Monday, 4 May 2020

Halley's Comet Photographed from South Africa 1910


May 1st 1910 Halley’s Comet

In 1910 everyone was waiting for the return of the most famous of all comets, Halley’s. Among the many observatories that observed Halley’s comet was the Transvaal Government Observatory in South Africa from April 11th until June 3rd 1910.

This particular photograph was taken on May 1st 1910 using the 10 inch Cooke lens that had originally been made for John Franklin Adams. On this photograph which had an exposure time of 30 minutes, showed the tail of the comet being 15 degrees long.



John Franklin Adams ordered a special telescopic camera from Thomas Cooke and Sons of York in 1898 in order to complete a photographic survey of the night sky. The battery of cameras was mounted on an English Mount and comprised of 1 x10 inch camera and 2 x 6 in cameras. It would be between 1903-1909 he used these cameras to photograph the northern hemisphere stars from Godalming in Surrey and the southern hemisphere stars from South Africa.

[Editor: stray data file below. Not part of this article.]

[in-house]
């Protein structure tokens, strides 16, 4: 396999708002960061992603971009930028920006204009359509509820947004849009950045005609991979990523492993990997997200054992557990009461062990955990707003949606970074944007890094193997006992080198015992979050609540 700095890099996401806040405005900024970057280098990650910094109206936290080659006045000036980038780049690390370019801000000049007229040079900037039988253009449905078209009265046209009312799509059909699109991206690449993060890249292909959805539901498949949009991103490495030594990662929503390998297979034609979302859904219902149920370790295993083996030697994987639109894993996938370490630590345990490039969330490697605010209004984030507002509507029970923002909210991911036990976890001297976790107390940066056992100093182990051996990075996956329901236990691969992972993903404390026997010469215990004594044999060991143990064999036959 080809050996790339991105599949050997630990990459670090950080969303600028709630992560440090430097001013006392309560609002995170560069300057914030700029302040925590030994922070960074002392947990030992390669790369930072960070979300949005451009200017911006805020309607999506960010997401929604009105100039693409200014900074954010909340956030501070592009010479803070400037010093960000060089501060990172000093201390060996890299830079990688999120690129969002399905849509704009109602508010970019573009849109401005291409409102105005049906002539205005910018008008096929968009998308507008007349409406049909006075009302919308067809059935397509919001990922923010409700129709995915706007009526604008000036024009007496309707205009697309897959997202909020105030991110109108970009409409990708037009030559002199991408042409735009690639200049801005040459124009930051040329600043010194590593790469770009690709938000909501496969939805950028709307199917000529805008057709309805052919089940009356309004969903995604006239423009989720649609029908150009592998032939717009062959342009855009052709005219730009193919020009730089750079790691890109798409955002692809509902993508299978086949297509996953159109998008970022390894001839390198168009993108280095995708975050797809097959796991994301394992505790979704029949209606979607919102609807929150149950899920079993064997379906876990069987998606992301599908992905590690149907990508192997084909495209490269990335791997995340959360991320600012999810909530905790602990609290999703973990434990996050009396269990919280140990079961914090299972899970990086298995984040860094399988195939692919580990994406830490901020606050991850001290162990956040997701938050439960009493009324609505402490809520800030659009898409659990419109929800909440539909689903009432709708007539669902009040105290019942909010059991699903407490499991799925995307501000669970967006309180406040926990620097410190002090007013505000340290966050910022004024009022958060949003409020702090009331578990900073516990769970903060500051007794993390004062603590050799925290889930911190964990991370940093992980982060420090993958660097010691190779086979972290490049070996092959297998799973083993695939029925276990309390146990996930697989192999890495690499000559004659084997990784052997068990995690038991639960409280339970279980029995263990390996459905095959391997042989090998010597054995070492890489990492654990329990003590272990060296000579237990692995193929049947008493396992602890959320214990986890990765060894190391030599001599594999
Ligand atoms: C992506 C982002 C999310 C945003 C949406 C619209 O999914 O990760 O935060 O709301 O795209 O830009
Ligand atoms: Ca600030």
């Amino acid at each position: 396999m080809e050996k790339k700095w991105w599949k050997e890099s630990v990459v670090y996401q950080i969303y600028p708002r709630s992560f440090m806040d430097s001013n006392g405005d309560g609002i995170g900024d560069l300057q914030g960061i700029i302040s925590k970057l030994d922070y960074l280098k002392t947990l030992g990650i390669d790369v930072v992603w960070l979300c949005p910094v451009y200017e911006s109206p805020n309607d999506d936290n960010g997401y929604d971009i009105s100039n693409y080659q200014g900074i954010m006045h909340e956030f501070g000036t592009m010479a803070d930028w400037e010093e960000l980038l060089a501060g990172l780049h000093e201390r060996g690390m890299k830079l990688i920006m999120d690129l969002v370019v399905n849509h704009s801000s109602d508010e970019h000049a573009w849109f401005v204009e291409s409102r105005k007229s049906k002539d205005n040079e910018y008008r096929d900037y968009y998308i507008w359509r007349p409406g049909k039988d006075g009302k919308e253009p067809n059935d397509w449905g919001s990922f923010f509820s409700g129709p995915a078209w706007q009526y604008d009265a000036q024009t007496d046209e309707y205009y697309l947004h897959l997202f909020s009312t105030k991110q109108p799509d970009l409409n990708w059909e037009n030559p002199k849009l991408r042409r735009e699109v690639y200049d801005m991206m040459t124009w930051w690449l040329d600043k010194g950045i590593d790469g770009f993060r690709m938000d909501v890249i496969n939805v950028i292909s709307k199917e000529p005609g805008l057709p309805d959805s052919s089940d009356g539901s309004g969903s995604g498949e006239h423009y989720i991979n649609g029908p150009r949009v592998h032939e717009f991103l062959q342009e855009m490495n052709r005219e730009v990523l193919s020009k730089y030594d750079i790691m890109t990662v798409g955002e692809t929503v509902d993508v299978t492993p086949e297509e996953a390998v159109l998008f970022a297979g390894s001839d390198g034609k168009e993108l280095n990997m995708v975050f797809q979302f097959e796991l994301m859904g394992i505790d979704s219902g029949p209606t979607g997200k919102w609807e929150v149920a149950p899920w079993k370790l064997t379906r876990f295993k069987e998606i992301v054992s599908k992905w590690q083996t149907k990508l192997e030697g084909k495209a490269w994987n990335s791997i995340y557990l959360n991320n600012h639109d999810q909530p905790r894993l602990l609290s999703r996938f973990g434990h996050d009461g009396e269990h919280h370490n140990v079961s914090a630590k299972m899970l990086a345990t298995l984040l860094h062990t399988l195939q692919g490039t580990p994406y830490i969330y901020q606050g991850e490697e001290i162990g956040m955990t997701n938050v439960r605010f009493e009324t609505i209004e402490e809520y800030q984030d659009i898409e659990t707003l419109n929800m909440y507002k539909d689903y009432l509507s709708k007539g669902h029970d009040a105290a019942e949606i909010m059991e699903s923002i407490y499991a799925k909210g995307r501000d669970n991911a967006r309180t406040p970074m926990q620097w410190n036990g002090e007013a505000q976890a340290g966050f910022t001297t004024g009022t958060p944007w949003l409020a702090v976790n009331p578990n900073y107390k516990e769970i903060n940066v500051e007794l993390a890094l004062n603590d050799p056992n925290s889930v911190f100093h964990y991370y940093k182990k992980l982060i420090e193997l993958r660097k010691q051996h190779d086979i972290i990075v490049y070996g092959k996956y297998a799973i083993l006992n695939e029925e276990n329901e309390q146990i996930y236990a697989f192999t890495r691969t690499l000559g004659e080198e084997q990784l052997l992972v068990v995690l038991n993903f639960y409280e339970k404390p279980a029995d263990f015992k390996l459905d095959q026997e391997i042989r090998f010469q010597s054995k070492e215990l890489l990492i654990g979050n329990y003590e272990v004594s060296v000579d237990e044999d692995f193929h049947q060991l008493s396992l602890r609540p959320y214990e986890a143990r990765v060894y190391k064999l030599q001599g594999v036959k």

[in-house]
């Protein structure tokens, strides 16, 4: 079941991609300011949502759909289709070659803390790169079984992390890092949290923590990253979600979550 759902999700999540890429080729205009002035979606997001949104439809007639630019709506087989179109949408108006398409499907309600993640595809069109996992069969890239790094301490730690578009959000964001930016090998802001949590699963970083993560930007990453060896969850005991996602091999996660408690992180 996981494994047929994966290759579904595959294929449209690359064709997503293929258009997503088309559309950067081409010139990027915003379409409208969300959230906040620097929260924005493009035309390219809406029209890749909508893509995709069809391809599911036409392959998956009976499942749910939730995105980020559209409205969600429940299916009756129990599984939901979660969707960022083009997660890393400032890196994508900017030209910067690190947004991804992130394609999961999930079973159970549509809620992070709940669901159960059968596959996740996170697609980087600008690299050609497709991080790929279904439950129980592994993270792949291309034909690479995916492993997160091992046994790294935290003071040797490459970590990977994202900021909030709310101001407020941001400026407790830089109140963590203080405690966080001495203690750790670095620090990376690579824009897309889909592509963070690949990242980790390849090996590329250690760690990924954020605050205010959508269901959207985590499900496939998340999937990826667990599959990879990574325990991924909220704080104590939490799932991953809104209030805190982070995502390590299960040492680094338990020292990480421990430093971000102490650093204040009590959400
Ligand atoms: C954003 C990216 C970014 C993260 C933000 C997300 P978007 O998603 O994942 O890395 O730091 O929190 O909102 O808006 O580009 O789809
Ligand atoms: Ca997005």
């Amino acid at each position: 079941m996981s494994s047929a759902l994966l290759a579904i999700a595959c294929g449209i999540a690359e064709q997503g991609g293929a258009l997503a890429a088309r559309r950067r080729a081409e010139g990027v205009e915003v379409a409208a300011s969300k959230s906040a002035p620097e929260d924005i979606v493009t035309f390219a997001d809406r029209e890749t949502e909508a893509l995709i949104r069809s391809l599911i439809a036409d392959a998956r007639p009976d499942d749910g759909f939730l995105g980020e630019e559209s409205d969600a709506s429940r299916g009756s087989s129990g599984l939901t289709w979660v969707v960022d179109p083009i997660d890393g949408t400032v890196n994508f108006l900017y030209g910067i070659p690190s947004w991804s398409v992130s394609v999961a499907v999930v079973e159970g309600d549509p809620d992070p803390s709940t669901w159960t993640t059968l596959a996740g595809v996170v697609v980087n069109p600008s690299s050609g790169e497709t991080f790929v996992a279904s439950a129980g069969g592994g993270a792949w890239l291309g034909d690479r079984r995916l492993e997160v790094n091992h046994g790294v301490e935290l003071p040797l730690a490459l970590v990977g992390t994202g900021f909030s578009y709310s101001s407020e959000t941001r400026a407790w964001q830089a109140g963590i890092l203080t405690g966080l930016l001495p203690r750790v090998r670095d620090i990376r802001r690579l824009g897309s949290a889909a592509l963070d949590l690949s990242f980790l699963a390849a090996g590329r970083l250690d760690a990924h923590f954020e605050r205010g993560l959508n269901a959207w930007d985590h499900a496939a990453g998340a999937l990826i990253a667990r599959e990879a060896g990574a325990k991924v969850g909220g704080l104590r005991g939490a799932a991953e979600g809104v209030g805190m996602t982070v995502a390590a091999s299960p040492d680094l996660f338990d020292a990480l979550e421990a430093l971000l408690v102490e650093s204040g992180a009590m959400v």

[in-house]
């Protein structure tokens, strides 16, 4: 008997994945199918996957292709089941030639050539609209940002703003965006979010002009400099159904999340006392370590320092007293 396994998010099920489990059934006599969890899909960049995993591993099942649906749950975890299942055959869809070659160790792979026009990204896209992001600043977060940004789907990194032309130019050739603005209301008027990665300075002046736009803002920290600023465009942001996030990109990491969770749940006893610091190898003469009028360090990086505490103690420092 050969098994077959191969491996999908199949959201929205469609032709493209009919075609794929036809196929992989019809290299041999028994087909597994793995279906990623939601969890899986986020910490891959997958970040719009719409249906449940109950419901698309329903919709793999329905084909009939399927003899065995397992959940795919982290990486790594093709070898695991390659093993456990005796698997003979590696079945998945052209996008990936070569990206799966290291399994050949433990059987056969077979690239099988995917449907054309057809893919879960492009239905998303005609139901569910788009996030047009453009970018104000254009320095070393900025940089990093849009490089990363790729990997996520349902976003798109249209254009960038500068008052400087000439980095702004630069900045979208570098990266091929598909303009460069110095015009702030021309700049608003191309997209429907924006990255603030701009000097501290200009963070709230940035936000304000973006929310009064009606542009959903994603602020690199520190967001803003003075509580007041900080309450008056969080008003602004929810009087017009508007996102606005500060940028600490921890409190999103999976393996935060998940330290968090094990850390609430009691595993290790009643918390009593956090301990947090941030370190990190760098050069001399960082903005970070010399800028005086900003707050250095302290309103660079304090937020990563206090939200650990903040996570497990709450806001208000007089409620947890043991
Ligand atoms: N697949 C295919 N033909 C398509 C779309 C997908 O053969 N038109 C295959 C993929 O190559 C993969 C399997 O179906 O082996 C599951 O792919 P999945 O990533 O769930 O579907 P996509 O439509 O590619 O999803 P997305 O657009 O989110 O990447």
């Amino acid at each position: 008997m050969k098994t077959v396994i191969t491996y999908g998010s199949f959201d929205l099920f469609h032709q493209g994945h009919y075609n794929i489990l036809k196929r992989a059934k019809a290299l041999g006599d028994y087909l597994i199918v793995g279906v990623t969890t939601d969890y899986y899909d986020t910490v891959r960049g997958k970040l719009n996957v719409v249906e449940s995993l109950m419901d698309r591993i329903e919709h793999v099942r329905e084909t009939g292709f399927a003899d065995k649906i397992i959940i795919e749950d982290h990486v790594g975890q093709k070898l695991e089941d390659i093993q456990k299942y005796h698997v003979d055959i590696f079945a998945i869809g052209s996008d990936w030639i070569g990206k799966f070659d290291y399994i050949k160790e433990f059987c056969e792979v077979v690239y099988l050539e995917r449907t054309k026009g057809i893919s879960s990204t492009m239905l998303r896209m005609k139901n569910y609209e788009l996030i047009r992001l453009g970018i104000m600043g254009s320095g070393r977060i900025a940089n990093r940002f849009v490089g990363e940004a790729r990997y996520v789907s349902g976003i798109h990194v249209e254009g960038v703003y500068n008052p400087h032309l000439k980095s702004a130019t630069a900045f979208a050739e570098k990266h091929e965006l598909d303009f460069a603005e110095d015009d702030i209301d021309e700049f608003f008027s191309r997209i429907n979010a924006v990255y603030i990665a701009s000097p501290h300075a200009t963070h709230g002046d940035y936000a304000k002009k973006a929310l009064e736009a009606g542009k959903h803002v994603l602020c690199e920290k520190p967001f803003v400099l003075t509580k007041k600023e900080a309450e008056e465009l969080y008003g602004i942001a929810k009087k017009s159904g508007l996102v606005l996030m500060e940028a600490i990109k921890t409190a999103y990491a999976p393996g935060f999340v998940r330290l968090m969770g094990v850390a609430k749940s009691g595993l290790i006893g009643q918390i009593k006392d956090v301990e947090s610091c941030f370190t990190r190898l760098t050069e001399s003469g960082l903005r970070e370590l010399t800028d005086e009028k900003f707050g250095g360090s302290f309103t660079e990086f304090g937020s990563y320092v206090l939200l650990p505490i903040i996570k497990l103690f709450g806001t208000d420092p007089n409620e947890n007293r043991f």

John Franklin Adama Telescopis Camera 


Due to ill health John Franklin Adams was not able to undertake any further astronomical photography so in 1909 he presented the 10 inch camera to the Transvaal Observatory which began using the Cooke camera in April 1910 just before the arrival of Halley’s comet.

The photographic plates were so good that there was nothing better until the Palomar survey of the 1950s. Even today the Franklin Adams plates are used as references by astronomers.

Halley’s comet was not discovered by Edmund Halley he observed it in 1682 and noted that it followed similar paths across the sky as did the comets of 1531 and 1607. He predicted it would return in 1759 which he did and it was so named in his honour for his prediction.

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